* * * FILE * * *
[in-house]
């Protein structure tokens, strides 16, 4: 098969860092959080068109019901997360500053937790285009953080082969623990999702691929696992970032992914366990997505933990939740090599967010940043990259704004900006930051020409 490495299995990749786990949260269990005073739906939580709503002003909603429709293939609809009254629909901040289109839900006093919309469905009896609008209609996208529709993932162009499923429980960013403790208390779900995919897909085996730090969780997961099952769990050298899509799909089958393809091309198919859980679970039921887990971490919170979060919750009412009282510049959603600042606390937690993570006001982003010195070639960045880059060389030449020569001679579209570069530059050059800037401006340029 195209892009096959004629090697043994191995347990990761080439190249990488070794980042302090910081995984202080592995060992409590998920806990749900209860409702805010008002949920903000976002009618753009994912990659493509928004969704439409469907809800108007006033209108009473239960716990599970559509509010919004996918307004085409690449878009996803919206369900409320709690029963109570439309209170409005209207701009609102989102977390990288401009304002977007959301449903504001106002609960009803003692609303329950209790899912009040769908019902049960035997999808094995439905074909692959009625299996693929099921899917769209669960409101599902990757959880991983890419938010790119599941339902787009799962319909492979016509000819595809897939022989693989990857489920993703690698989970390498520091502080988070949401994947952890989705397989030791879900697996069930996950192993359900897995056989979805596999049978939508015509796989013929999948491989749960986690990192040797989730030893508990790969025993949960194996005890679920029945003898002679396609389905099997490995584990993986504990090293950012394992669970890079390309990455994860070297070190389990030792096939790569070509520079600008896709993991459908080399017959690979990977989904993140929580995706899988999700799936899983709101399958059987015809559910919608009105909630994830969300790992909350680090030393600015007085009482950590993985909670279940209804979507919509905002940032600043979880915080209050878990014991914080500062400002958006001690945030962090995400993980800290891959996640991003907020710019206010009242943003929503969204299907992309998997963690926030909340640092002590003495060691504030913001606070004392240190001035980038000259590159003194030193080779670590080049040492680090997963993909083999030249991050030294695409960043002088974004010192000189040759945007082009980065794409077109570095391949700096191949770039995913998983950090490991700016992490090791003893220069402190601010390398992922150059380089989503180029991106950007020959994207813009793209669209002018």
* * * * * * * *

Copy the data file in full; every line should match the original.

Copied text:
[in-house]
């Protein structure tokens, strides 16, 4: 098969860092959080068109019901997360500053937790285009953080082969623990999702691929696992970032992914366990997505933990939740090599967010940043990259704004900006930051020409 490495299995990749786990949260269990005073739906939580709503002003909603429709293939609809009254629909901040289109839900006093919309469905009896609008209609996208529709993932162009499923429980960013403790208390779900995919897909085996730090969780997961099952769990050298899509799909089958393809091309198919859980679970039921887990971490919170979060919750009412009282510049959603600042606390937690993570006001982003010195070639960045880059060389030449020569001679579209570069530059050059800037401006340029 195209892009096959004629090697043994191995347990990761080439190249990488070794980042302090910081995984202080592995060992409590998920806990749900209860409702805010008002949920903000976002009618753009994912990659493509928004969704439409469907809800108007006033209108009473239960716990599970559509509010919004996918307004085409690449878009996803919206369900409320709690029963109570439309209170409005209207701009609102989102977390990288401009304002977007959301449903504001106002609960009803003692609303329950209790899912009040769908019902049960035997999808094995439905074909692959009625299996693929099921899917769209669960409101599902990757959880991983890419938010790119599941339902787009799962319909492979016509000819595809897939022989693989990857489920993703690698989970390498520091502080988070949401994947952890989705397989030791879900697996069930996950192993359900897995056989979805596999049978939508015509796989013929999948491989749960986690990192040797989730030893508990790969025993949960194996005890679920029945003898002679396609389905099997490995584990993986504990090293950012394992669970890079390309990455994860070297070190389990030792096939790569070509520079600008896709993991459908080399017959690979990977989904993140929580995706899988999700799936899983709101399958059987015809559910919608009105909630994830969300790992909350680090030393600015007085009482950590993985909670279940209804979507919509905002940032600043979880915080209050878990014991914080500062400002958006001690945030962090995400993980800290891959996640991003907020710019206010009242943003929503969204299907992309998997963690926030909340640092002590003495060691504030913001606070004392240190001035980038000259590159003194030193080779670590080049040492680090997963993909083999030249991050030294695409960043002088974004010192000189040759945007082009980065794409077109570095391949700096191949770039995913998983950090490991700016992490090791003893220069402190601010390398992922150059380089989503180029991106950007020959994207813009793209669209002018």